Researchers from Stripe surveyed "thousands of C-level executives and developers across five different countries" and found that companies finding hiring qualified developers harder than anything else — even raising cash ("Access to developers is a bigger constraint than access to capital").
This is why the Google rebellions over military drone projects and complicity in Chinese censorship matter: Google has long enjoyed a competitive edge over its rivals, thanks to its infamous "Don't be evil" motto; while the company often falls short of this lofty goal, every time it does, it loses some of the talent that it has managed to tempt away from rivals with a promise of an ethical workplace.
It's why organized tech workers show so much promise in reforming the worst evils of Big Tech; they represent one of the last groups of skilled workers for whom demand vastly outstrips supply. When they make ethical demands, their employers have to pay attention. Those employers may not always give in, but when they don't, it hits them where they hurt.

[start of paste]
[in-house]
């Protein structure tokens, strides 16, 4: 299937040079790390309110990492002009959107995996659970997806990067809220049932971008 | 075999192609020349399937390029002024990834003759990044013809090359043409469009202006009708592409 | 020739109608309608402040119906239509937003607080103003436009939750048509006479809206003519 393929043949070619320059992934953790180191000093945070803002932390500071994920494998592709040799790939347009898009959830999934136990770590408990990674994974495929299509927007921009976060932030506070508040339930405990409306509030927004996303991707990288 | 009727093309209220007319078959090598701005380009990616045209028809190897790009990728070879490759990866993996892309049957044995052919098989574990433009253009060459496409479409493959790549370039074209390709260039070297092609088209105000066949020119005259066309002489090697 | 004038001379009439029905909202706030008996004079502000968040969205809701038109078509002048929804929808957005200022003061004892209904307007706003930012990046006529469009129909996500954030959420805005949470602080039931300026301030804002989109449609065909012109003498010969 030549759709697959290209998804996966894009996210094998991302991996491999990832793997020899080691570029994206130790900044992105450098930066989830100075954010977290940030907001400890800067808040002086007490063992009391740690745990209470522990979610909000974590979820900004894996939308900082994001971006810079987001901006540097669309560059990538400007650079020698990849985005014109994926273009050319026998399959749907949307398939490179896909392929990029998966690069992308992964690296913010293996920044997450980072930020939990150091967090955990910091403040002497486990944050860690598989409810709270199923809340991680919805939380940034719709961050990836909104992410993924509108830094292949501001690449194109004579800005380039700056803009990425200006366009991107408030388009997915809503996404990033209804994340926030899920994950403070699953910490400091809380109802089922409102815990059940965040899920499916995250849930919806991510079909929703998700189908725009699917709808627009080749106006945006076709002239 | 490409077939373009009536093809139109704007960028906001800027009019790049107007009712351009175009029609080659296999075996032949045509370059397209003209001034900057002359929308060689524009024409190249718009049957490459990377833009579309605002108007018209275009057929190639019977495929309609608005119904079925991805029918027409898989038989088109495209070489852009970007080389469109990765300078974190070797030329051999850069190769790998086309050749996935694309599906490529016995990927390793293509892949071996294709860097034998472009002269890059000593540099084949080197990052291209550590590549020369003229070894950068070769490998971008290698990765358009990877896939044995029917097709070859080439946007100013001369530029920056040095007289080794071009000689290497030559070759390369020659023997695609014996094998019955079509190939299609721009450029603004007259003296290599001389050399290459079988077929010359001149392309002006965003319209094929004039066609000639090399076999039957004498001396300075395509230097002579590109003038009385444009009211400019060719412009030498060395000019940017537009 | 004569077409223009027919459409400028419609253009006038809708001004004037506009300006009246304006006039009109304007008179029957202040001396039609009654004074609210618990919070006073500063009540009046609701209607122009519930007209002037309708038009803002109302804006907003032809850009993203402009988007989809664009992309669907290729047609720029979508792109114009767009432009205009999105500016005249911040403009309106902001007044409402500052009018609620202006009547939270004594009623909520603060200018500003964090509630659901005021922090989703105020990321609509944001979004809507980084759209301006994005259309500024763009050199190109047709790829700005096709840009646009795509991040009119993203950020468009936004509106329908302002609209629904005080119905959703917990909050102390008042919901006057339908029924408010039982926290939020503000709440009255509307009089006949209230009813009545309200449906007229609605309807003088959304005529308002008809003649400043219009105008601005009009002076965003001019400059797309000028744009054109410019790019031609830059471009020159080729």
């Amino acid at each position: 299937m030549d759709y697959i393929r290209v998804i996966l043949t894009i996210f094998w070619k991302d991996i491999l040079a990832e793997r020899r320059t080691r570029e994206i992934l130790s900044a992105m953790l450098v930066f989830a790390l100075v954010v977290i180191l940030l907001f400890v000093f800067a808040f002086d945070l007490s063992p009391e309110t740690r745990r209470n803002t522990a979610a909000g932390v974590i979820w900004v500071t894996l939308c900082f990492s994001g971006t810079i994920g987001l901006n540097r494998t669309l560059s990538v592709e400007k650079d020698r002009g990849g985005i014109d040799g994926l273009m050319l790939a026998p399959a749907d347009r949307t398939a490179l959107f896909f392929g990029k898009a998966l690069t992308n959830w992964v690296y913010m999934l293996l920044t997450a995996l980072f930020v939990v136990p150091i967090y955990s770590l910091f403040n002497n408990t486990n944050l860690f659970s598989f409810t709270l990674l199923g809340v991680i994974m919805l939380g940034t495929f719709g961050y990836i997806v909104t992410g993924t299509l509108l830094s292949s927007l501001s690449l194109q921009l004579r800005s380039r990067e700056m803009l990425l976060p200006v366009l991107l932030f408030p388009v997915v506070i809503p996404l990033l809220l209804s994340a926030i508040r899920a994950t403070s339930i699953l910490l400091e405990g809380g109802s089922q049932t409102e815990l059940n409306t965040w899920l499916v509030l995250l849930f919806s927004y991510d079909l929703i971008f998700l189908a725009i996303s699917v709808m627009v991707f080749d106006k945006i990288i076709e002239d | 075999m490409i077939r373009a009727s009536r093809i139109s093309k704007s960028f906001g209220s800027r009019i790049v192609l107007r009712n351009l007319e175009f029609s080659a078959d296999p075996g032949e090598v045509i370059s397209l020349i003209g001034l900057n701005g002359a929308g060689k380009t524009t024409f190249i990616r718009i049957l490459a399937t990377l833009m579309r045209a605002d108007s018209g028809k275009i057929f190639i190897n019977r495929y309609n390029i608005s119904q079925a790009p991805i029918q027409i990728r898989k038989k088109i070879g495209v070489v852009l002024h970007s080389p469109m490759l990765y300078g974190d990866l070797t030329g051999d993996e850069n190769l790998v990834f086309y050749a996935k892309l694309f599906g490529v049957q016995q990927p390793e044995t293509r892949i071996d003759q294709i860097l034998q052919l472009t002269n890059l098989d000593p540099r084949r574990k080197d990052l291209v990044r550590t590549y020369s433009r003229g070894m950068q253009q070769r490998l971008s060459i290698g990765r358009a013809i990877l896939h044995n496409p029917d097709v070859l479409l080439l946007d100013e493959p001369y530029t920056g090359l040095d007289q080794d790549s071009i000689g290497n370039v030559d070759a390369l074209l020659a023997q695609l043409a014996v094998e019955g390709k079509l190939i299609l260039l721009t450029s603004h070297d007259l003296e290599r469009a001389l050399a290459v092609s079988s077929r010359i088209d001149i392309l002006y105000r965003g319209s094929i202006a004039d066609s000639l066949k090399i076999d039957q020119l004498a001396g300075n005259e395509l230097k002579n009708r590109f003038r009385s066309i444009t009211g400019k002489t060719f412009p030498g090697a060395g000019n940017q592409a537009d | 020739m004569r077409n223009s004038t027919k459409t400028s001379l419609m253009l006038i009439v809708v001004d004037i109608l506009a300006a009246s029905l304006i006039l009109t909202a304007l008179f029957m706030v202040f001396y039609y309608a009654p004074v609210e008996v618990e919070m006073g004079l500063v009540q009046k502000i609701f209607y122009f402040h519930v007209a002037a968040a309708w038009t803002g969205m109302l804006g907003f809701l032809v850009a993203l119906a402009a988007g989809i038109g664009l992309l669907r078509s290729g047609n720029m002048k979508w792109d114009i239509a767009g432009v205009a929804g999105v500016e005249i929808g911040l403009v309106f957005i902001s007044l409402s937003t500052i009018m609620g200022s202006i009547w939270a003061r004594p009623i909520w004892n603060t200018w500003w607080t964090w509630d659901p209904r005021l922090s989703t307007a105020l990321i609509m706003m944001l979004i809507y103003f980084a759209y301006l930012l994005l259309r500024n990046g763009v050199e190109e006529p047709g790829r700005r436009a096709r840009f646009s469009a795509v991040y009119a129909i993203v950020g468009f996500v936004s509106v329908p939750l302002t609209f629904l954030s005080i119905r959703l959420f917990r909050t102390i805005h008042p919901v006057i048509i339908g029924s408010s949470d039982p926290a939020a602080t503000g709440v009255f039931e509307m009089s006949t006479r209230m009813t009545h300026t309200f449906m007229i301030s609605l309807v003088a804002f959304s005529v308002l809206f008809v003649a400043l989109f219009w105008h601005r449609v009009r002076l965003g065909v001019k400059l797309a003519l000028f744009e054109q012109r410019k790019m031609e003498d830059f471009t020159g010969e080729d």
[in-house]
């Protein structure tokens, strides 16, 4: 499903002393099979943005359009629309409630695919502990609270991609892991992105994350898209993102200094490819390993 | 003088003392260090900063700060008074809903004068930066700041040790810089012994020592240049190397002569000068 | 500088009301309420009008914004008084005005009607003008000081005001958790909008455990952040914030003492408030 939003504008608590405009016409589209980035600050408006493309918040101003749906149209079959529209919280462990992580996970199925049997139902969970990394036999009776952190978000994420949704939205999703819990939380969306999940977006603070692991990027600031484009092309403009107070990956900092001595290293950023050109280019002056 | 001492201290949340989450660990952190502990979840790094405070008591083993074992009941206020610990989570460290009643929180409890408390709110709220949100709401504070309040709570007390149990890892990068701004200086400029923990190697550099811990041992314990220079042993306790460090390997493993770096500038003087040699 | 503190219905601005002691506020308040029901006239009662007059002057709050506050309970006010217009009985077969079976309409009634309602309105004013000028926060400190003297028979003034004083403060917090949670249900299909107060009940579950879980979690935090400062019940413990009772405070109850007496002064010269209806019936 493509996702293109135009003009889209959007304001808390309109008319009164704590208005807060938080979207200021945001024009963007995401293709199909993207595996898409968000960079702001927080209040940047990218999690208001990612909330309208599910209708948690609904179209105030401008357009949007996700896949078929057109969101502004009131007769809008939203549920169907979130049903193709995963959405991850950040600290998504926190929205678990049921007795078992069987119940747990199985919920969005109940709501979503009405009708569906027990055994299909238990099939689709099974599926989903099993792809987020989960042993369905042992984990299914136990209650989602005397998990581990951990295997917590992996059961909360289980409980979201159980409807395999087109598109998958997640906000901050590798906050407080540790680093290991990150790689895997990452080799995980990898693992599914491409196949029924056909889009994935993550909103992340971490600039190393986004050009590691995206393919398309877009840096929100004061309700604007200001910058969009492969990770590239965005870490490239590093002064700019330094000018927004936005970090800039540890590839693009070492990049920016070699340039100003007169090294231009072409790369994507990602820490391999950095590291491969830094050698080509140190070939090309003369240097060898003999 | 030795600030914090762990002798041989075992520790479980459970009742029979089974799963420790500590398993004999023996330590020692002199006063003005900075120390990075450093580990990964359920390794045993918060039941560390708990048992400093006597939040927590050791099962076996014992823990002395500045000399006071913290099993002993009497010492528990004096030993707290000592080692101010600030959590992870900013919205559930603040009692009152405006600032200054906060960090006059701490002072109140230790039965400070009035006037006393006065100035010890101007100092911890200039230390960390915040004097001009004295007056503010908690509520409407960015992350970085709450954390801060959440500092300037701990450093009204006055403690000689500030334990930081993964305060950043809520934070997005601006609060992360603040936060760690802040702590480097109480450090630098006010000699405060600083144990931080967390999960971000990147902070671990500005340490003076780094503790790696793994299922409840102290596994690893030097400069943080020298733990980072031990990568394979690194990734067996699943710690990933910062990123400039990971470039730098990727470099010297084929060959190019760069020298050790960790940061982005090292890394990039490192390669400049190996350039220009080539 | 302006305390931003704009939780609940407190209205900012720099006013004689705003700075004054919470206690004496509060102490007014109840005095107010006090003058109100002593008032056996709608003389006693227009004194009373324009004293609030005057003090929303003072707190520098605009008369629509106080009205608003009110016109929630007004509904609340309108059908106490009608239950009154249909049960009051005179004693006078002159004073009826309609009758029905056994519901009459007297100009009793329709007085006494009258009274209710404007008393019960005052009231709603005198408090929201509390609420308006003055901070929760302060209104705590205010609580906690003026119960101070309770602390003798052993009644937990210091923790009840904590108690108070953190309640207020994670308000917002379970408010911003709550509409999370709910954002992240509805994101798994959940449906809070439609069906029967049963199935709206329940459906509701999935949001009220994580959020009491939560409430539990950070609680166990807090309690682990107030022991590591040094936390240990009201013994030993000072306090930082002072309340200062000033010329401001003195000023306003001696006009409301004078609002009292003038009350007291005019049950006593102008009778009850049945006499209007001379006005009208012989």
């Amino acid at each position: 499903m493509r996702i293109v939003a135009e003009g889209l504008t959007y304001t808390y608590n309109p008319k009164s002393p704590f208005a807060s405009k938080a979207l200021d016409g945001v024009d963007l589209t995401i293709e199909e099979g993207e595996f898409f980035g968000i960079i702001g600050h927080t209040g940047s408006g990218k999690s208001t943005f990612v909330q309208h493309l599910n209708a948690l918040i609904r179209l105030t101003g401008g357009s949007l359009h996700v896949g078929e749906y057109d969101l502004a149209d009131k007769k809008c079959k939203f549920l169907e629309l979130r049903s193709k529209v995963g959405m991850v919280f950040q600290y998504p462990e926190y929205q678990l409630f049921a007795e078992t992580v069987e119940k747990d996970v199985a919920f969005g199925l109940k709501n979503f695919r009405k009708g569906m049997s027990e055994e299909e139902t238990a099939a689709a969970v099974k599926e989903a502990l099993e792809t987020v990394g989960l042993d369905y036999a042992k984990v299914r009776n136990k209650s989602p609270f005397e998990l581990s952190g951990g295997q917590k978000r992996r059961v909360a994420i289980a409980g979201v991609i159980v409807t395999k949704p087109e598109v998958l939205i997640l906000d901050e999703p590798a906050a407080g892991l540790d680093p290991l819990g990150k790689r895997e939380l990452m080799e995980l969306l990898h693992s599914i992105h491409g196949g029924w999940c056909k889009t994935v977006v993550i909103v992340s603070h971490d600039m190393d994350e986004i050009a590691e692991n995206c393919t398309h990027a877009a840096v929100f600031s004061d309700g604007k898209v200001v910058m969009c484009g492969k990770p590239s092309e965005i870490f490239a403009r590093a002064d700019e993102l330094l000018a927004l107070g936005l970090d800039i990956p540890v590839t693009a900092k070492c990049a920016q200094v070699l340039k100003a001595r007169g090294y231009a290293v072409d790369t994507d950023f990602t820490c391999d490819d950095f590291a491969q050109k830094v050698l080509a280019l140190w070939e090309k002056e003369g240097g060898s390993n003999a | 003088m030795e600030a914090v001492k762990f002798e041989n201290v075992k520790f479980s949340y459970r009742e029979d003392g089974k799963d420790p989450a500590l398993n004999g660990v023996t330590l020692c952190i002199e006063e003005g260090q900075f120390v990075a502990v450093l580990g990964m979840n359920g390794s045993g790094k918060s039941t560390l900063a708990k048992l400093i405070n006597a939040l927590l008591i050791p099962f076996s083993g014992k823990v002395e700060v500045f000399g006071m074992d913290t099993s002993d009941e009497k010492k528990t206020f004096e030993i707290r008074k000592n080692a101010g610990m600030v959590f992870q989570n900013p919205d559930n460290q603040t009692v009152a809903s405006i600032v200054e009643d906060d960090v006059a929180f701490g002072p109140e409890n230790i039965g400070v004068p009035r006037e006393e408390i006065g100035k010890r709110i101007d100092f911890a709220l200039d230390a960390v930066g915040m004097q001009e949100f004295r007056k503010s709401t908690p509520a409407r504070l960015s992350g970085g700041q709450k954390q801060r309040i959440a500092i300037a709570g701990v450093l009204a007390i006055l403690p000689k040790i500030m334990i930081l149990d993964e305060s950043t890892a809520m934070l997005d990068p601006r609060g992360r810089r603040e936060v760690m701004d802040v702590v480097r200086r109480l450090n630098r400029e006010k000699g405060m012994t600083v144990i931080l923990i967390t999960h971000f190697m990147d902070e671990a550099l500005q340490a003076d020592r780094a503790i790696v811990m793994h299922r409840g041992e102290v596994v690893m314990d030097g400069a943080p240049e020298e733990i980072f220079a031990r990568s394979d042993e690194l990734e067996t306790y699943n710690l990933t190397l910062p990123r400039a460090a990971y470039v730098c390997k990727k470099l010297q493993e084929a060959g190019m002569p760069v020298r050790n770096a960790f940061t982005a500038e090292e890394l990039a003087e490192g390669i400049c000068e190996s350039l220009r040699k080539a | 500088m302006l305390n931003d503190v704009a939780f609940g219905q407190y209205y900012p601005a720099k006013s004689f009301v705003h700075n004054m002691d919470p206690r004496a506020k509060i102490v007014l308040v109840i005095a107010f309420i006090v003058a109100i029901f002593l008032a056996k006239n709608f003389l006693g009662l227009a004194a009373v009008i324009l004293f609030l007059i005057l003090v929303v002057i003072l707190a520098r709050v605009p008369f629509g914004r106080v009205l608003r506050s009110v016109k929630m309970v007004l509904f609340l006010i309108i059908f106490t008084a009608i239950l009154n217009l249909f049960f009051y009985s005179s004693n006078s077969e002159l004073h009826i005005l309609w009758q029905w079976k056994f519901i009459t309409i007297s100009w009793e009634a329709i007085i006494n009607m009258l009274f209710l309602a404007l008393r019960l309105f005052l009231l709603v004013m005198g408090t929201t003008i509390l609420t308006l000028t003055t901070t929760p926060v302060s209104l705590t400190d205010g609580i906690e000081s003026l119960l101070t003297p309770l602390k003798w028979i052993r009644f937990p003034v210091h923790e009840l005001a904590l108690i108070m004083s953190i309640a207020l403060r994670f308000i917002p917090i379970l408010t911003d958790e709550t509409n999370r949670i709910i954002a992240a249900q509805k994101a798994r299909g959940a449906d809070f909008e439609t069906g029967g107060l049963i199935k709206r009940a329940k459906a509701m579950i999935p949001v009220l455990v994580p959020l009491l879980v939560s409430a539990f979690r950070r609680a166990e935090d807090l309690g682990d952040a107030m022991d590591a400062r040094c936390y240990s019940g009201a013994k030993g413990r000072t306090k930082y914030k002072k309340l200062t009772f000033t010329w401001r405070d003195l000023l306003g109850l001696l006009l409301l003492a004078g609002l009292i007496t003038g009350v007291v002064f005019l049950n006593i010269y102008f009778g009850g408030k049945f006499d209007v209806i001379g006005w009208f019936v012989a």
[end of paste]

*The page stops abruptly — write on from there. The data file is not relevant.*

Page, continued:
Senior executives report that the lack of quality developer talent is one of the biggest
potential threats to their businesses. In fact, they now worry about access to skilled
developers more than they worry about access to capital, immigration concerns, and
other challenges. Despite the number of developers increasing year-over-year at most
companies, the best developers working on the right things can accelerate a
company's move into new markets or product areas and help companies differentiate
themselves at disproportionate rates. This underscores the most important point
about developers as force-multipliers: It's not how many devs companies have; it's
how they're being leveraged.
The Developer Coefficient [Stripe]